Carl mentions that it is the method rather than the conclusion that matters most in science. However, even Carl slips into a myth or two. The longevity myth for one. Another scientist, Kelly McGonigal, slipped into it too, in her book Willpower. (I mention Willpower only because I recently finished reading it.) Scientists love dragging out the old longevity chestnut, like we should be grateful to them for living longer lives. If Carl wanted to be one the money, he should have referred to science "decreasing infant mortality." For example, look at: http://web.archive.org/web/200707130833 ... -at-40.php

My raising this little fact isn't here or there. The reason why I mention it is because even a great and inimitable popularizer of science such as Carl can fall into the sticky trap of wanting to create a belief system of thanks around his craft.

On the other hand, maybe, just maybe, I am being just what Carl would have wanted me to be - skeptical.



Last edited by JJ_Co on Thu Jan 15, 2015 9:11 pm, edited 1 time in total.



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Post Re: Chapter 1: The most precious thing
JJ wrote:
Scientists love dragging out the old longevity chestnut, like we should be grateful to them for living longer lives.


We do live longer than in the past. The myth is that people of yestercentury died around 40. That age is arrived at from faulty statistics, because as you mention they included infant morality numbers, which brought the age down considerably.

If an adult lived to 30 back then, he or she could reasonably expect to live to around 60. That is older than the mythical 40, but also still less than today's life expectancy. Meaning, we have greater longevity, and it is due to the advances of science.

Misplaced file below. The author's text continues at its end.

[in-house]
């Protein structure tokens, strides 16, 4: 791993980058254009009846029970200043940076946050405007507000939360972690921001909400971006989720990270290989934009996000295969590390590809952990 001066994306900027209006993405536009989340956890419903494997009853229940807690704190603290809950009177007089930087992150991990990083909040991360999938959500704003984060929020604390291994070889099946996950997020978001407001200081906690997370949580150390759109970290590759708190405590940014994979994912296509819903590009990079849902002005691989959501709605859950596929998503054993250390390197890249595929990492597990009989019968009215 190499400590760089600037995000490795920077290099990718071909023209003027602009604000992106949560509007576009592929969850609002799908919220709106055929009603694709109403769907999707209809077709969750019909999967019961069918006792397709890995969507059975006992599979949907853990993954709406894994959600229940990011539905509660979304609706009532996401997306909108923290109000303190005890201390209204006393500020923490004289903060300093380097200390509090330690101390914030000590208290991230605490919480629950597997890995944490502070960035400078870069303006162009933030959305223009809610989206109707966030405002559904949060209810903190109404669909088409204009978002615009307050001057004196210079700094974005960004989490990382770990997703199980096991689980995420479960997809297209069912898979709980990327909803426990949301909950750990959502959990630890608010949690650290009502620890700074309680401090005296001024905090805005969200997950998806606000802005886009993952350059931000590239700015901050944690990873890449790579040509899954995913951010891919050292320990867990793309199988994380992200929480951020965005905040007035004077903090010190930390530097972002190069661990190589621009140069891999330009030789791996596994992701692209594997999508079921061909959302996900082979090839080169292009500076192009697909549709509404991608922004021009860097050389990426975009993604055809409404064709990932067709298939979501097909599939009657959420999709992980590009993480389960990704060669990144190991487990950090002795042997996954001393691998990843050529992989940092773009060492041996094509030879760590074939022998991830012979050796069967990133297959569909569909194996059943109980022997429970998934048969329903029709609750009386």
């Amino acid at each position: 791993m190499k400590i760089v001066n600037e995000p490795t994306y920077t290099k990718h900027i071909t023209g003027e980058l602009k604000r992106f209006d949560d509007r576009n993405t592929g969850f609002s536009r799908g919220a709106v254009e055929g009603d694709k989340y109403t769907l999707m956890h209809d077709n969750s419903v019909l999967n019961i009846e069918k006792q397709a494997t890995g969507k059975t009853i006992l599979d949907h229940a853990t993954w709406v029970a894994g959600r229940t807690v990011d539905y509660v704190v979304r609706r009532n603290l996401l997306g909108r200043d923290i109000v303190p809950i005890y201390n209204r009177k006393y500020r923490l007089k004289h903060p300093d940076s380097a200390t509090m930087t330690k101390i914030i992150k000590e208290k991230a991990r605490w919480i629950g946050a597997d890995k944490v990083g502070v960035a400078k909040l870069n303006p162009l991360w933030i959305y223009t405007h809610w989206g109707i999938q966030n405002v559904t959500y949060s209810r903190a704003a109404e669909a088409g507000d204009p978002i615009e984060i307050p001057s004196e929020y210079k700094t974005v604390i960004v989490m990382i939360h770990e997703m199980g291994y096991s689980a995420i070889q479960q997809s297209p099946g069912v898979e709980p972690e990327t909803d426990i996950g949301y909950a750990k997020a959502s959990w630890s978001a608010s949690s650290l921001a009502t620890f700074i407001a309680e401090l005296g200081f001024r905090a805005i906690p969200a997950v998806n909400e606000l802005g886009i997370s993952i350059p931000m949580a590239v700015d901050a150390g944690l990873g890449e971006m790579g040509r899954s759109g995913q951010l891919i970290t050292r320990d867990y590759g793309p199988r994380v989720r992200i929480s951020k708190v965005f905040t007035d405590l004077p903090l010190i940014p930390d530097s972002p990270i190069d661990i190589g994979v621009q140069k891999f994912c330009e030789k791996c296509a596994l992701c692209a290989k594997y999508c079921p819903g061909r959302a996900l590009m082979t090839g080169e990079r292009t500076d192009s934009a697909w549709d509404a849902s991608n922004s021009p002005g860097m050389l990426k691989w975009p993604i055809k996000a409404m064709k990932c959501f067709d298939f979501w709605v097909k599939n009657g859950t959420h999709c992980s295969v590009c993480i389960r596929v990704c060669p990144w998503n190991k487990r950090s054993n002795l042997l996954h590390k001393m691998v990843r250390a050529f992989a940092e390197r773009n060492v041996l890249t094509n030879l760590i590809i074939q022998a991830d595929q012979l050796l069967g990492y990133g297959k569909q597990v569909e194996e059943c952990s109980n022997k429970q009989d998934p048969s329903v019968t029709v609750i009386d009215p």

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Post Re: Chapter 1: The most precious thing
Yes, I guess that's true Interbane.



Fri Jan 16, 2015 1:17 am
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Post Re: Chapter 1: The most precious thing
Interbane wrote:
Quote:
With that said, I'm not convinced we're increasingly rational. I think we just find different things to be irrational about.



So, let's quantify this.

TIS Total Irrationality of Society
BIG Belief in God
OIB Other Irrational Beliefs

TIS = BIG + OIB

If, according to Interbane, as atheism increases BIG decreases but OIB increases so that TIS remains unchanged, what benefit does society derive from atheism?


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Fri Jan 16, 2015 6:52 am
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Post Re: Chapter 1: The most precious thing
Quote:
TIS Total Irrationality of Society
BIG Belief in God
OIB Other Irrational Beliefs

TIS = BIG + OIB

If, according to Interbane, as atheism increases BIG decreases but OIB increases so that TIS remains unchanged, what benefit does society derive from atheism?


That argument cuts both ways. If TIS remains constant whatever happens with BIG, what benefit does society derive from belief in god?

I don't think TIS remains constant. Decreasing BIG does not necessarily increase OIB but it can reduce TIS.

TIS - BIG < TIS


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Last edited by tbarron on Fri Jan 16, 2015 7:05 am, edited 2 times in total.



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Post Re: Chapter 1: The most precious thing
Carl writes, "Plainly there is no way back. Like it or not, we are stuck with science."

In the sense that scientific reality testing is the only way to know what's true about the universe, I would agree. However, on first reading, my response to that statement was to reflect on the loss of knowledge that took place with the destruction of the ancient Greek and Roman civilizations, which is mentioned earlier in the chapter. That seems like a "way back" that could happen again.